EU may postpone tariffs on electric vehicles in post Brexit trade delay

In order to reduce tensions, the European Union is apparently planning to postpone tariffs on electric vehicle sales between the UK and the EU.

From January, electric car exports between the EU and the UK would be subject to a 10% levy under EU rules.

Some experts, including the European Automobile Manufacturers Association (ACEA), believe that manufacturers will find it “practically impossible” to comply with the regulations.

The bulk of automakers rely on Chinese companies for critical components used in electric vehicles, such as battery parts.

According to Maro efovi, vice-president of the European Commission, “made in Europe” will be interpreted broadly next year.

He said he would be “very happy” if a deal was struck between the EU and UK before the end of the year, adding that he wanted the situation to be solved soon.

The Slovak diplomat told the Financial Times that the European Commission wanted to redefine what was considered under the “rules of origin”.

Earlier this month, the UK’s Business and Trade Secretary Kemi Badenoch said the EU’s refusal to delay post-Brexit tariffs is driven by “ideological reasons”.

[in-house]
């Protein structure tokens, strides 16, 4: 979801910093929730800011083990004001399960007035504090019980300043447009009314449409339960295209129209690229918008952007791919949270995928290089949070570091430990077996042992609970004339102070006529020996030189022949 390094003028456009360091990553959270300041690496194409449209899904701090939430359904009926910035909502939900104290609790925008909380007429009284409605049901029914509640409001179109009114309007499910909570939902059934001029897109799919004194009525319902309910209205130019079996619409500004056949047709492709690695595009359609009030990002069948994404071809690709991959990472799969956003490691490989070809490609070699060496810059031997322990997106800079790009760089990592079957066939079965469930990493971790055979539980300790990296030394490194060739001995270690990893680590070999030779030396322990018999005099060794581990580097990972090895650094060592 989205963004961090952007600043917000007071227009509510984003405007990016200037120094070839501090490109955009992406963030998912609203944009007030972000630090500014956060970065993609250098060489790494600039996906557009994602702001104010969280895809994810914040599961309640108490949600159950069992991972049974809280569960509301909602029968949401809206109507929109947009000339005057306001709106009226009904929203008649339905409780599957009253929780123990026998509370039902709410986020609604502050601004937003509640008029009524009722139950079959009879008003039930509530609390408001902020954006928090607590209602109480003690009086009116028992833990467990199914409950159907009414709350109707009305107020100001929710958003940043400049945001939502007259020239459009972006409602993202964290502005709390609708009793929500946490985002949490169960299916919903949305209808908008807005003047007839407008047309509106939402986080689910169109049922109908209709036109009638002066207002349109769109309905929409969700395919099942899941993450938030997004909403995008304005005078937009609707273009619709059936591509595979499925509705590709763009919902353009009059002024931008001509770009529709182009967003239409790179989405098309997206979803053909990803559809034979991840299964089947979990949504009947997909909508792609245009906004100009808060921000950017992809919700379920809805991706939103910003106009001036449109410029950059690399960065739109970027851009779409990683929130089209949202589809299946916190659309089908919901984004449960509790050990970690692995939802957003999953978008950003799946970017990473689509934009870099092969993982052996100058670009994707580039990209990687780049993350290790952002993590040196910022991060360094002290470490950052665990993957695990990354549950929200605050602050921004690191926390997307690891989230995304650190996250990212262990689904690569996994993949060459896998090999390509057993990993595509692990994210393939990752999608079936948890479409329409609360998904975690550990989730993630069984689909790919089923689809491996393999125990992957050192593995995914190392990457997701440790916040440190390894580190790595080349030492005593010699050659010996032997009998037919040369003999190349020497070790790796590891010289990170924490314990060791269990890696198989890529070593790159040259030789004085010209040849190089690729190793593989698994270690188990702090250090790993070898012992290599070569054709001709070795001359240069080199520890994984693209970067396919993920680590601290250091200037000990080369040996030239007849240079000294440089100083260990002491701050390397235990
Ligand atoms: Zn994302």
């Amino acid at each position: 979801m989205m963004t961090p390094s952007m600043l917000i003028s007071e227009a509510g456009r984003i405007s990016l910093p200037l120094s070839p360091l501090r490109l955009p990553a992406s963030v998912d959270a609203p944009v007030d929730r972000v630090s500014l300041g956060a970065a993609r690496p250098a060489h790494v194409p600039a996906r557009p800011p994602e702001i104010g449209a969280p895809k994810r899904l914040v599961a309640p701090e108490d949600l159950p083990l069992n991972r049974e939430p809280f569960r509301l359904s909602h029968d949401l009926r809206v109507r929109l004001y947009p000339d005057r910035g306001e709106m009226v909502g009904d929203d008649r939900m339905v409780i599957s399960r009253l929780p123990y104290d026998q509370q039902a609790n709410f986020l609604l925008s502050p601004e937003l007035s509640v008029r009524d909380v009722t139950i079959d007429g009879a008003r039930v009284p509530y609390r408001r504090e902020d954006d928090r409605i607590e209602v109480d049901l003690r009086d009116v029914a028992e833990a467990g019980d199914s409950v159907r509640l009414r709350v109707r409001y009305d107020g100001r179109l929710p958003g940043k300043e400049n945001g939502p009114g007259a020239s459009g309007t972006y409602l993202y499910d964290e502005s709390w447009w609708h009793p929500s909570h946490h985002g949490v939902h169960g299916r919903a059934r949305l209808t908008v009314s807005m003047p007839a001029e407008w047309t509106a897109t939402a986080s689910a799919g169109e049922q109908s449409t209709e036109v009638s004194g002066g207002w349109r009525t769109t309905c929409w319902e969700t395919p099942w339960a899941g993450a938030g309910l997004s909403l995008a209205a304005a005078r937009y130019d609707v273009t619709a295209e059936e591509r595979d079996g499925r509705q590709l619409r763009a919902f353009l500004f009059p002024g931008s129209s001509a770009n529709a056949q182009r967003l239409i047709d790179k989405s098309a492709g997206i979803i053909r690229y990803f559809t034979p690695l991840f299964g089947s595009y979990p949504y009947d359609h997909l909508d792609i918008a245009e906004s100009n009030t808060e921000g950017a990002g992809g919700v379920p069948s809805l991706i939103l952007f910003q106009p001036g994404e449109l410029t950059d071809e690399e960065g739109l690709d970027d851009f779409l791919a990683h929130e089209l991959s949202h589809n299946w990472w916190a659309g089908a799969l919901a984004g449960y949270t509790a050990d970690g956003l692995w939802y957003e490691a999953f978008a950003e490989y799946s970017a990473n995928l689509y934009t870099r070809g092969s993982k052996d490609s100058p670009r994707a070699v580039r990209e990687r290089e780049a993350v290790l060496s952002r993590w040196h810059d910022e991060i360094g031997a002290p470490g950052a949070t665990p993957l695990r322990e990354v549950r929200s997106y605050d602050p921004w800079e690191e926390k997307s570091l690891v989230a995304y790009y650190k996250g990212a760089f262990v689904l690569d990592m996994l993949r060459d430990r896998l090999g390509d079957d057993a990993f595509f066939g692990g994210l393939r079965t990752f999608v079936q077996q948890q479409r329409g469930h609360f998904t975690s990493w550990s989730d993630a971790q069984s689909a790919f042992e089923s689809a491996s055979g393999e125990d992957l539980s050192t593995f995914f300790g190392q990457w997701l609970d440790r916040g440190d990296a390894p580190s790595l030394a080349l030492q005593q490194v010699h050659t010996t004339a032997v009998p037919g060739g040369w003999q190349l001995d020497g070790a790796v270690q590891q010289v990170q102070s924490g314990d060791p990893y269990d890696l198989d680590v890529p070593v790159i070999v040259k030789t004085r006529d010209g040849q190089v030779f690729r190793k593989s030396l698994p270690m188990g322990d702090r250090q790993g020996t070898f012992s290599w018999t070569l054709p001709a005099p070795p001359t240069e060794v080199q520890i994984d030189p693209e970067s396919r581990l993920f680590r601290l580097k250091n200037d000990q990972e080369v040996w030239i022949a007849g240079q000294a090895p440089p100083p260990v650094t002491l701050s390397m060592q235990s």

She said the EU’s position was “very harmful and dangerous”, adding that it was ignoring German car manufacturers who had been calling for tariffs to be ditched.

Unless the rules of origin requirements are repealed, firms may lower production by up to 480,000 automobiles between January 2024 and December 2026.

Unless restrictions are lifted, some EV manufacturers could face an additional £3.7 billion bill during this time period.

“This doesn’t have to be complicated,” a UK government official stated.

“European automakers, the UK government, and numerous EU state governments have all asked for a postponement of the deadline. The Commission should pay attention.”

This comes as the European Commission announced an investigation into Chinese-subsidised electric vehicles.

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